January 18, 2013 — Republican pollster Kellyanne Conway on Wednesday urged GOP lawmakers to stop using the word "rape" in their offices or campaigns, following a slew of controversial comments made by party leaders regarding rape, Politico reports (Sherman/Bresnahan, Politico, 1/17).
According to one of the presentation's attendees, Conway said, "Rape is a four letter word -- don't say it."
She made the remarks as part of the House Republicans' annual retreat. This year's event focused on the party's branding, as well as efforts to initiate "successful communications with minorities and women" (Helderman/O'Keefe, "Post Politics," Washington Post, 1/17). Conway was joined by fellow GOP pollsters Dave Sackett and David Winston. Winston also is an adviser to House Speaker John Boehner (R-Ohio).
Several GOP congressional candidates generated controversy by making remarks about rape during the 2012 campaign (Politico, 1/17). More recently, Rep. Phil Gingrey (R-Ga.) said that comments about rape made by former Rep. Todd Akin's (R-Mo.) and failed Indiana Senate candidate Richard Mourdock (R) were misinterpreted by the media and voters. Gingrey later distanced himself from the remarks, saying that his "position was misconstrued" and clarifying that he does not support or defend remarks made by either GOP candidate (Women's Health Policy Report, 1/14).
Conservative Women's Panel Discusses GOP Gender Gap
In related news, the conservative Independent Women's Forum convened a panel of four female speakers Wednesday night to discuss how the Republican Party can attract women voters.
Panel moderator Christina Hoff Sommers, an author and American Enterprise Institute fellow, said, "We have some problematic allies. Conservative leaders and funders, they don't take women's issues seriously." She added, "I'm not sure what's worse: conservatives ignoring women's issues, or conservatives addressing them."
Panel members briefly outlined suggestions for how Republicans could better address women's issues, including efforts to increase the visibility of women in GOP leadership and investing in research and scholarship that would help attract women voters. Panelist Sabrina Schaeffer, executive director of IWF, said, "I think we need to take a new tact (sic) when we're talking about a lot of the issues."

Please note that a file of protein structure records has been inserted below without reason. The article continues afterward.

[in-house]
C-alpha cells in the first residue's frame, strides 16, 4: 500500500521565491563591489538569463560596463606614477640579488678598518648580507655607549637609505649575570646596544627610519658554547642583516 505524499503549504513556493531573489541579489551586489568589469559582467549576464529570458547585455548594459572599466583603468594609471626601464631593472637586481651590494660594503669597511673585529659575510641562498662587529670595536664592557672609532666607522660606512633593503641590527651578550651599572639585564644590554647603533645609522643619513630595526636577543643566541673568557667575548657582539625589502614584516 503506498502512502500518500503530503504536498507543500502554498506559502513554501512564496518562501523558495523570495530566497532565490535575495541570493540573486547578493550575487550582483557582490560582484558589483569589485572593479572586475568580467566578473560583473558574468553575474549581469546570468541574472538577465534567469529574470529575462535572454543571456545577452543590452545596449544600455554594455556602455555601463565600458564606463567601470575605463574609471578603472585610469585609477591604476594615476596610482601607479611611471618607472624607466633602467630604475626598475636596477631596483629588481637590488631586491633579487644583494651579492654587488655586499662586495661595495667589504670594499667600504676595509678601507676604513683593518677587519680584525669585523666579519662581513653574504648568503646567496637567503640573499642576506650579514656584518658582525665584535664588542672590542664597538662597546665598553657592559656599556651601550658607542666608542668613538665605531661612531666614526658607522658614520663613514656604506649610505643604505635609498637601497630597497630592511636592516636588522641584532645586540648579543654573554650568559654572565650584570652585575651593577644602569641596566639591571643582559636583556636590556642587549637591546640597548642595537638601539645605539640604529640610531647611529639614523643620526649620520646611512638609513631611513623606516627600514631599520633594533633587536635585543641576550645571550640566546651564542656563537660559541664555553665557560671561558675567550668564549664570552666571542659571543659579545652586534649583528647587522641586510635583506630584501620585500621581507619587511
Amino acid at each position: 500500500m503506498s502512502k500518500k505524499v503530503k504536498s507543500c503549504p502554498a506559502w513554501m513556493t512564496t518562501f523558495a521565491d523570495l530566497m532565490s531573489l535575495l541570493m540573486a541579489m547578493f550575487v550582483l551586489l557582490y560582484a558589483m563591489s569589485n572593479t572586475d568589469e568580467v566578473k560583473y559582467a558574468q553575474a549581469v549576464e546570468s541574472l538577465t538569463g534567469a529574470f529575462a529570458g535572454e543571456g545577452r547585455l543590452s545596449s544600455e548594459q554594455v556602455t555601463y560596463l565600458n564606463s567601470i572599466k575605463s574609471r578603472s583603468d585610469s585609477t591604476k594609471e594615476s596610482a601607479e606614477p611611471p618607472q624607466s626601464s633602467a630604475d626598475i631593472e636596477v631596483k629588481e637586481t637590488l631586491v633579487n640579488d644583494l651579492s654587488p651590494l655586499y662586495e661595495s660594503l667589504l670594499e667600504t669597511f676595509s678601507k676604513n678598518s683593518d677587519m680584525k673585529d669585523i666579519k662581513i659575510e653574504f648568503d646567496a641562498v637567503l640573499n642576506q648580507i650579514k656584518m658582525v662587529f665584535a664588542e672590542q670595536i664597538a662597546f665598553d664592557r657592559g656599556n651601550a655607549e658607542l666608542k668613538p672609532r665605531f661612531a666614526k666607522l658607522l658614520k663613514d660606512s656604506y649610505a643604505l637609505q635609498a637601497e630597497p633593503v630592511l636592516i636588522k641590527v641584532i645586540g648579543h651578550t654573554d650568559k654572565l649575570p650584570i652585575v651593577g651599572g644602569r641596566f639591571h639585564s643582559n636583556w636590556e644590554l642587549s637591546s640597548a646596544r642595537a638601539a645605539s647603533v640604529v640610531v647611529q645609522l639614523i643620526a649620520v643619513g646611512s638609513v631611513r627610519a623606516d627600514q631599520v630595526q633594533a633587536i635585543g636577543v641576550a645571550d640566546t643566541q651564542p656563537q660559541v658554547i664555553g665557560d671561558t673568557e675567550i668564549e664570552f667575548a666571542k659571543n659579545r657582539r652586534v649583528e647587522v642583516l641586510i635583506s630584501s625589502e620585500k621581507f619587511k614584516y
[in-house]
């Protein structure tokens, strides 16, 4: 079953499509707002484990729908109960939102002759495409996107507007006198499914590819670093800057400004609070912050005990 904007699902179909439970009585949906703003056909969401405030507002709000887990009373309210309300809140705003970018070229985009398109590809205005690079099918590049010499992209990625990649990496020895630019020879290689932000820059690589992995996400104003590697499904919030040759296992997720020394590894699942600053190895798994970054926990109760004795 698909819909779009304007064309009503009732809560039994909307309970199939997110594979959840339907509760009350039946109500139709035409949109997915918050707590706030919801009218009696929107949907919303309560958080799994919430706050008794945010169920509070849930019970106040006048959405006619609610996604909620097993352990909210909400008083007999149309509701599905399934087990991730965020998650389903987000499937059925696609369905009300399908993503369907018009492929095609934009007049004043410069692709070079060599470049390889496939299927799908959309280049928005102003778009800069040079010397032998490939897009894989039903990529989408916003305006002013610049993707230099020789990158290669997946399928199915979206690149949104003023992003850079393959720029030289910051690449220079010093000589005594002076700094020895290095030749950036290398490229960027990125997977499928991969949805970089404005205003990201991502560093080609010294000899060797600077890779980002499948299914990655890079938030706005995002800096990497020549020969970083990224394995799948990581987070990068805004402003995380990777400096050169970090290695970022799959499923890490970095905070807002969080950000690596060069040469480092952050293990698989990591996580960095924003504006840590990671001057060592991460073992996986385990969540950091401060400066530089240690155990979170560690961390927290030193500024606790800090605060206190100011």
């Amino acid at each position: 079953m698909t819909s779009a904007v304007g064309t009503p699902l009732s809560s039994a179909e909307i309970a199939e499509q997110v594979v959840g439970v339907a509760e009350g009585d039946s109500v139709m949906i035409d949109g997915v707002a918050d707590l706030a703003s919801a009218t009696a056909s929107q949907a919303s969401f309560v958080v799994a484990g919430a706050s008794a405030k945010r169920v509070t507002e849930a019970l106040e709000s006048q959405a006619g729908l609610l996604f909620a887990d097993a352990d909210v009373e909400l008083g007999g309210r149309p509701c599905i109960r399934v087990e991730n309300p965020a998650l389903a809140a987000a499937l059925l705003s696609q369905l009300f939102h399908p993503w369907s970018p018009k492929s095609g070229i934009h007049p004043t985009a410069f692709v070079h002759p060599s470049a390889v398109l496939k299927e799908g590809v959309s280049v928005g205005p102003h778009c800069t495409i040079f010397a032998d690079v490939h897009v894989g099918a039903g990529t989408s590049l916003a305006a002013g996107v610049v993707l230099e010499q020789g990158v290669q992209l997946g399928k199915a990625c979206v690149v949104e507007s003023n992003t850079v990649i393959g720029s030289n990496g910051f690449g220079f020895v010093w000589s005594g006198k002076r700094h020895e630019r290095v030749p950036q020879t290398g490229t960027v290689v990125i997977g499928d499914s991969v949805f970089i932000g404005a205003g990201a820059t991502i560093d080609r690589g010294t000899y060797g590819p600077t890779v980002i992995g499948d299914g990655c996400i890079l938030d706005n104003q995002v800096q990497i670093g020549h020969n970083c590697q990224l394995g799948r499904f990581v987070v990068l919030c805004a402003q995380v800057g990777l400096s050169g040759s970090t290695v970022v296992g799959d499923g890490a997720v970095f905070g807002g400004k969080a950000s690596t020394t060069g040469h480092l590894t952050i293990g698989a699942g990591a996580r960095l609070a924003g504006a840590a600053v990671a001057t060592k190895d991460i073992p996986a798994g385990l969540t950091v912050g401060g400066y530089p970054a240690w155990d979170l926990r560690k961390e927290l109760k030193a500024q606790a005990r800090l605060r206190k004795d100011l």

The panelists also agreed that contraception is a settled issue. Schaeffer argued that energy costs, not contraception, was a big women's issue in 2012 and that Republicans missed an opportunity by not connecting with women on that point. Conservative blogger Mollie Hemingway urged Republicans to respond to the contraception debate with their own accusations that are "just as crazy" as what Democrats have said (Levy, Talking Points Memo, 1/17).
Debra Ness, publisher & president, National Partnership
Andrea Friedman, associate editor & director of reproductive health programs, National Partnership
Marya Torrez, associate editor & senior reproductive health policy counsel, National Partnership
Melissa Safford, associate editor & policy advocate for reproductive health, National Partnership
Perry Sacks, assistant editor & health program associate, National Partnership
Cindy Romero, assistant editor & communications assistant, National Partnership
Justyn Ware, editor
Amanda Wolfe, editor-in-chief
Heather Drost, Hanna Jaquith, Marcelle Maginnis, Ashley Marchand and Michelle Stuckey, staff writers
Tucker Ball, director of new media, National Partnership